What has been the highlight of your music career?
It was when I performed at Nelson Mandela’s memorial last year. I got to meet Lira, who was also performing. The great thing about my career path is that I also get to travel and, last year, I got to perform for an Investec corporate event in Mauritius.
Do you think the South African music industry has room for jazz artists?
I think our industry is small but diverse. There is space to be different. Talent needs to be balanced with hard work. Some artists depend on talent and that attitude is what fails them in the end. Musicians of all genres also need to network, a lot, and get as many contacts as possible and make themselves known.
Who inspires you?
I like listening to people who set the trends – music pioneers. I draw inspiration from different people who infuse genres cleverly like Frank Sinatra, Ella Fitzgerald, The Carpenters, Pharrell Williams, Marcus Wyatt and sometimes I listen to rock music.
If you were not doing music what would you be doing?
I would be acting. I’m very involved in the music industry and I wouldn’t trade it for anything else.
What do you think about the notion that a music degree is not like any other Wits degree?
People often look down on music and drama students because they don’t know that, in order to do well, it takes hard work and dedication like any other degree at Wits.
Do you practise your vocals at res?
No, if I had to practise at res it would be disruptive to other students. I sometimes sing in my room but not too loud as I would when I’m practising or performing.
KICKER: The General, Sibusiso Vilakazi is not so relaxed about making it to the top.
Photo: Luca Kotton
Sibusiso Vilakazi started playing soccer at the age of 11. At 24, the captain of Bidvest Wits is the newest member of Bafana Bafana and has dreams of playing internationally in the near future.
Vilakazi started his career playing street soccer in Meadowlands, Soweto and was later signed by local team, Meadowlands Chelsea, as a goalkeeper.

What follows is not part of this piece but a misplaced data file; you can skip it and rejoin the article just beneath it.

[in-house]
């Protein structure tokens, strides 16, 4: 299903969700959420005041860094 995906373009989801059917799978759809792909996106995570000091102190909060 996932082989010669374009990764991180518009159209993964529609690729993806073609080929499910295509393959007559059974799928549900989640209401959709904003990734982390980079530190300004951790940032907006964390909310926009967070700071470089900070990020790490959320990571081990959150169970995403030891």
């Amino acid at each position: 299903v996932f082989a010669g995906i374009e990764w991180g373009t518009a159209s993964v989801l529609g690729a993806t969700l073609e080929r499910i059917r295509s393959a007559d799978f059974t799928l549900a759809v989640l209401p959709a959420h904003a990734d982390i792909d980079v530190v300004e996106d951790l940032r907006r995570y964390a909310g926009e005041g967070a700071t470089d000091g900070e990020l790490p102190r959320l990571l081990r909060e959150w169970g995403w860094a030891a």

The current midfielder of both the national team and the Clever Boys made his (PSL) Premier Soccer League debut in 2009 when he joined Bidvest Wits juniors and Bidboys. He says it has always been his dream to play for an overseas professional team.
Vilakazi tried out several times for Danish club Brondby FC in the past two years with a deal falling through at the last minute each time.
“I have experienced setbacks but everything happens for a reason. I have faith that it will happen someday,” he said.
The soccer star is however making strides locally having been tirelessly pursued by the Glamour Boys, Kaizer Chiefs, this past transfer window.
Nicknamed “General” by his fans, Vilakazi was called up to the national team in October 2013 and nearly a year later says he still gets excited to represent his country. “Every time I go play for the team I get very excited,” he says.
Speaking to Wits Vuvuzela in his number 10 Wits jersey, Vilakazi says he prefers to spend his spare time with his family in Meadowlands.
“I am a family man,” he says but adds that he occasionally has a few drinks with his friends.
‘Vila’, as most of his Wits teammates call him, says he makes it his priority to build solid friendships with the players. “We need to have that relationship as a team,” says Vilakazi.
As for his pre-match routines, Vilakazi takes a relaxed approach. “I sit on my bed for hours, with the TV on and think about the game,” he says.
And for the question his female fans most want the answer to: Vilakazi says he currently doesn’t have a girlfriend but appreciates the adoration he has been getting from his devoted supporters.
BOILING HOT: Braamfontein’s Boiler Room showcases work by students and up and coming designers and architects.
A small, dark room in a Braamfontein alley is opening spaces and places for lovers of architecture and design.
The Boiler Room is part of the Alive Architecture initiative, located down an alley just off Melle Street, opposite the Neighbourgoods Market. It serves as a space for architecture students and upcoming architects to showcase their work at no cost.
In the first six weeks of its opening, the room had over 1200 visitors, and is becoming known as a space for innovation according to the owners.
Alive Architecture as an architectural gallery was developed in September 2011 and it now has a home in Braamfontein in as of December 2013. The studio that now houses this innovative space is about 25 square metres is a small dark room. The space has a boiler for the building, which is above it in one corner, hence its name The Boiler Room.
The owner Pieter-Ernst Maré – along with Simon Cretney – says that the room caters specifically for students, upcoming architects and designers because this group does not get the chance to showcase as much as developed designers and architects.
“We felt that the smaller designers don’t get enough exposure to the general public,” said Maré.
Maré says that when the concept was drawn up in 2011 there weren’t many showrooms that were available for these marginalised groups to showcase their work for free.